Aunt Carol worked in the hospitality industry for decades. She worked some seedy and some ritzy places. She cared about others and when she was promoted as a manager, she vowed to not treat her colleagues as some of her managers had treated them. Did you know she was tipped one time by Della Reese? When she shared that story with me, she also said, she was given a dollar bill for her trouble! But Aunt Carol didn’t hold grudges and smirked when she told that story. She left the hospitality industry when the economy tanked in 2008 and came to live with us after our first child was born. 

When you think of Aunt Carol, you might know she was a lover of Elvis, Roy Orbison, and Dwight Yokam. She really thought Dwight was the sexiest man she’d ever seen. You might know she loved cats and had an incredible collection to show for it. You might know she worked in hotels and then took care of her niece’s kids as she retired. 

But one of the best things about Aunt Carol is how she lived life on her terms. She was an independent woman who knew what she wanted in life. She wasn’t a gossip, she forgave easily, and always gave people the benefit of the doubt. She wanted to live and she did. 

Thankfully, her siblings were with her at the end. Her little sister, Gale was with her in her final moments as they listened to gospel music being sung by her favorite icon, Elvis Presley on March 5th, 2022 as she slipped quietly from this earth around 10am. I don’t know how Heaven works, some say we immediately go to Heaven if we believe, some say we will sleep until Jesus comes back. But I am certain when she meets Him, He will say, “Well done, good and faithful Servant.” I know that we will be reunited in Heaven and I am certain that the pain of cancer is gone and her spirit is free.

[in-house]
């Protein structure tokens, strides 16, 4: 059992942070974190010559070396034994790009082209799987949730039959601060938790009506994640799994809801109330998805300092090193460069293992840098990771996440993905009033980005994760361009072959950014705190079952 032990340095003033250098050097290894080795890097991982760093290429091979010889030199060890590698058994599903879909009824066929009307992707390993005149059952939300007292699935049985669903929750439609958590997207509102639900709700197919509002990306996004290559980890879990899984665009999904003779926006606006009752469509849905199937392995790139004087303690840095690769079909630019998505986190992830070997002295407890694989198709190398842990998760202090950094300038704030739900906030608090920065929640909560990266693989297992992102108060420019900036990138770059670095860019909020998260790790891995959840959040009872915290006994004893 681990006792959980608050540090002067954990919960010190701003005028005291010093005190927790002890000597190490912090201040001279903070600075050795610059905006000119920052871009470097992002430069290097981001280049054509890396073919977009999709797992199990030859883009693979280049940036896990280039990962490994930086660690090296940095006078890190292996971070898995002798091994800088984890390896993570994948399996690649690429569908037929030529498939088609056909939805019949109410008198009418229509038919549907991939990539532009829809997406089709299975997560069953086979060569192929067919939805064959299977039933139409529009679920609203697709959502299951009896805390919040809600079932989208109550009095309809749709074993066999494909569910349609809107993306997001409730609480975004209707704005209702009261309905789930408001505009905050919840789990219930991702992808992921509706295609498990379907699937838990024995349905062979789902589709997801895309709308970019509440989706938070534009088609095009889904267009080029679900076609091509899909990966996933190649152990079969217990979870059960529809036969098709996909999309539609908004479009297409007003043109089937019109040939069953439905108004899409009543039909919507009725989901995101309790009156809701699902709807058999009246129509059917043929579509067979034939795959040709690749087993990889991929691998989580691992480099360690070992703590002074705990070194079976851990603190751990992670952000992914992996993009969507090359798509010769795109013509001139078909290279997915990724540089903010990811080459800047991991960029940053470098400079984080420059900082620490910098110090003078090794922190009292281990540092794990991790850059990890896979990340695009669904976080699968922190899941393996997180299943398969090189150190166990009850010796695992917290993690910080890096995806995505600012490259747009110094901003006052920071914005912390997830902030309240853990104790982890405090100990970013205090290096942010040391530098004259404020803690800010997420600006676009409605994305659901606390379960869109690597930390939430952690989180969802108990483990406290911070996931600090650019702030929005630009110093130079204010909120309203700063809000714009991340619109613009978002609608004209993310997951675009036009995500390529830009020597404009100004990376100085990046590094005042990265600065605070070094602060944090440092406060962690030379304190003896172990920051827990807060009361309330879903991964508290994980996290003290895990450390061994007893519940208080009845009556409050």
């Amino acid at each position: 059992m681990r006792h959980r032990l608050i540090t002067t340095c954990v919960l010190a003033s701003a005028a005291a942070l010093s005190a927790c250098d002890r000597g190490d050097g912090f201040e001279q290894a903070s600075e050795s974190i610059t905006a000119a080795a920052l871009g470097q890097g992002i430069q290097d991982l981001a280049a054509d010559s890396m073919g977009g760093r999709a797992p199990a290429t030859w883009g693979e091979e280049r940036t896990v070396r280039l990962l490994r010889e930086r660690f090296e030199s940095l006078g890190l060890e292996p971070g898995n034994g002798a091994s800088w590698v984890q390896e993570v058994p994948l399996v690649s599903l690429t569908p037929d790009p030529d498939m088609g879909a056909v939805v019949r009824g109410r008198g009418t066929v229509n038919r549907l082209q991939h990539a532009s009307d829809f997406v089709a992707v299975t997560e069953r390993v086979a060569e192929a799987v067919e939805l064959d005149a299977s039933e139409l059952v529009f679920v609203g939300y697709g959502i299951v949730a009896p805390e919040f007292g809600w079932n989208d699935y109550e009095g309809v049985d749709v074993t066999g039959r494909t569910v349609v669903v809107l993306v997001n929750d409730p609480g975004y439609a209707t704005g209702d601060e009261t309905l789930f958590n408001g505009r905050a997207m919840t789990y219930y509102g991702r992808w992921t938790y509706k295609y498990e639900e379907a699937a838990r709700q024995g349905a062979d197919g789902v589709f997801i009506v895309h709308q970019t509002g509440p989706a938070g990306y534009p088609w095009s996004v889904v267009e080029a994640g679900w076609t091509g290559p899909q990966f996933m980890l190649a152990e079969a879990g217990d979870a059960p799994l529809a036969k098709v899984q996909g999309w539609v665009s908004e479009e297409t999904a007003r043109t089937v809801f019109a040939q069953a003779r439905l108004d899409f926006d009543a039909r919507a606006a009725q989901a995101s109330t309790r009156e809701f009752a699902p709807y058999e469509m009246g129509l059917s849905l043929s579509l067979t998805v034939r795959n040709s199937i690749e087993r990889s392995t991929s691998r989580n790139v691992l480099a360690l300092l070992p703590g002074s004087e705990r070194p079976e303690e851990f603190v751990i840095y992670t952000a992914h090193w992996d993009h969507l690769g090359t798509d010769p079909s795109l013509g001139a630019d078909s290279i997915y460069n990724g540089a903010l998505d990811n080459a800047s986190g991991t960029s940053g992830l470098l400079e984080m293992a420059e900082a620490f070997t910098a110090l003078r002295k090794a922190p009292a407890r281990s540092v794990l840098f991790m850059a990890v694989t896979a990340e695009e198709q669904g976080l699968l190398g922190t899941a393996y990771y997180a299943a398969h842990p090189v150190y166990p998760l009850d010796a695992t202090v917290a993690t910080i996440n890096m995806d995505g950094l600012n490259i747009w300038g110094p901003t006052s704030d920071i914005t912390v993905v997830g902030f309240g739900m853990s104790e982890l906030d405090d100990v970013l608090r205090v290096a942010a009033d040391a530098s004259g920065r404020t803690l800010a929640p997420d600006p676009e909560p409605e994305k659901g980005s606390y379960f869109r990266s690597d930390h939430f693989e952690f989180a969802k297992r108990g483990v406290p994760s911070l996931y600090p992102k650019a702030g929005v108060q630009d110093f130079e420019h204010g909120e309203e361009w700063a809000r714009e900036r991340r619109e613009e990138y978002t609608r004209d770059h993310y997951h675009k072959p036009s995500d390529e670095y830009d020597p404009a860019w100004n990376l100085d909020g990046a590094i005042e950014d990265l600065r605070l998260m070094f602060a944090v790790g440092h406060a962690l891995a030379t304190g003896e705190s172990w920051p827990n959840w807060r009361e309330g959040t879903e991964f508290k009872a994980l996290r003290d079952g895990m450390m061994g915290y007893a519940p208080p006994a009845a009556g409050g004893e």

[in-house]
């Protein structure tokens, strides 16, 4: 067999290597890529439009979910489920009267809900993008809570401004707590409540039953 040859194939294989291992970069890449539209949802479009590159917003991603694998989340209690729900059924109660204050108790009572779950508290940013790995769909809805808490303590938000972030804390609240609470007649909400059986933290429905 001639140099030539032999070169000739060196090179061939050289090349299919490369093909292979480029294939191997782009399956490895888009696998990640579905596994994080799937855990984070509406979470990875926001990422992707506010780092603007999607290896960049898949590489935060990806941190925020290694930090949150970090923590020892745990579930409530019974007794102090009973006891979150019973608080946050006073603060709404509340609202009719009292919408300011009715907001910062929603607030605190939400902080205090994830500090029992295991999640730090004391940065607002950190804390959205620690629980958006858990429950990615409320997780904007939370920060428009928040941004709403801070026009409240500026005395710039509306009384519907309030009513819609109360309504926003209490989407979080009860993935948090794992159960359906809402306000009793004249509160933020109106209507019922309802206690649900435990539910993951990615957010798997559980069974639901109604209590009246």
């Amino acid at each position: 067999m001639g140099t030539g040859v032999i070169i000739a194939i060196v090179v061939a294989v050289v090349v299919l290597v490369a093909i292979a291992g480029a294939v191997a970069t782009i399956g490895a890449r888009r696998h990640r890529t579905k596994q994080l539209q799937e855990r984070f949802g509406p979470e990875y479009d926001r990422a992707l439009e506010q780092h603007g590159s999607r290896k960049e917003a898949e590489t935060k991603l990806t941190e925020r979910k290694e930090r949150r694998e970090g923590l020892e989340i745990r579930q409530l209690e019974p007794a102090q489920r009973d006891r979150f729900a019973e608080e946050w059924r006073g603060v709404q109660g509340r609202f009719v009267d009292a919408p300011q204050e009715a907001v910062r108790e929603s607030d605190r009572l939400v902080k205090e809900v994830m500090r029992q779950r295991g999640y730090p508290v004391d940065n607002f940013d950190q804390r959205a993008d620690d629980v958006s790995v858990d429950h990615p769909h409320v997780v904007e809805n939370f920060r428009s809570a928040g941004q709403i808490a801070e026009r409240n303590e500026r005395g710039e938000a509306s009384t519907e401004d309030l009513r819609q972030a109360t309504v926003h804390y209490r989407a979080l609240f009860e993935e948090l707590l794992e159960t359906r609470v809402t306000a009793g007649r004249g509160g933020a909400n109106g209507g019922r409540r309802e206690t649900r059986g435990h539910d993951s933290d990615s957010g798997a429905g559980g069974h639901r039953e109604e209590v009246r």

Carol Jean Inscho is preceded in death by her father, Elza Lloyd Inscho, mother Dorothy Mae Inscho, and oldest brother Gene Inscho (Shannon Inscho). She leaves behind sisters Shirley Inscho, Orpha and Garry Peek (Kerry, Mike, and Jeff), Twin Brother Daryl Inscho (Darrick, Jeremy, Tabitha, Lillian, Gabriel, and Grace), Rex Inscho, Della Gale Sipe (Faith, Joshua, Melody, and Megan), and James and Ronda Inscho (Cody, Angela, Alisha, Trisha, and James). Aunt Carol also leaves behind many great and great-great nieces and nephews and friends whom she treasured.

Her memorial in Texas will be March 10th at Christian Center Family Church

13505 Josey

Farmer’s Branch , Texas 75234

Another memorial will be held in St. Joseph, MO and that date is still to be decided. 

Published by Melody McAllister

I am a wife, mother of five, educator, and author. My family relocated to Alaska from the Dallas area in 2019. I was awarded 2017 Garland NAACP Educator of the Year, and I'm the author of the I’m Sorry Story, a children's book about taking responsibility for mistakes and making sincere apologies. I am also the Logistics Manager for EduMatch Publishing. I've spoken at ISTE and ASTE about equity issues in education, and I write about my journey in my blog, HeGaveMeAMelody.com. Follow me @mjmcalliwrites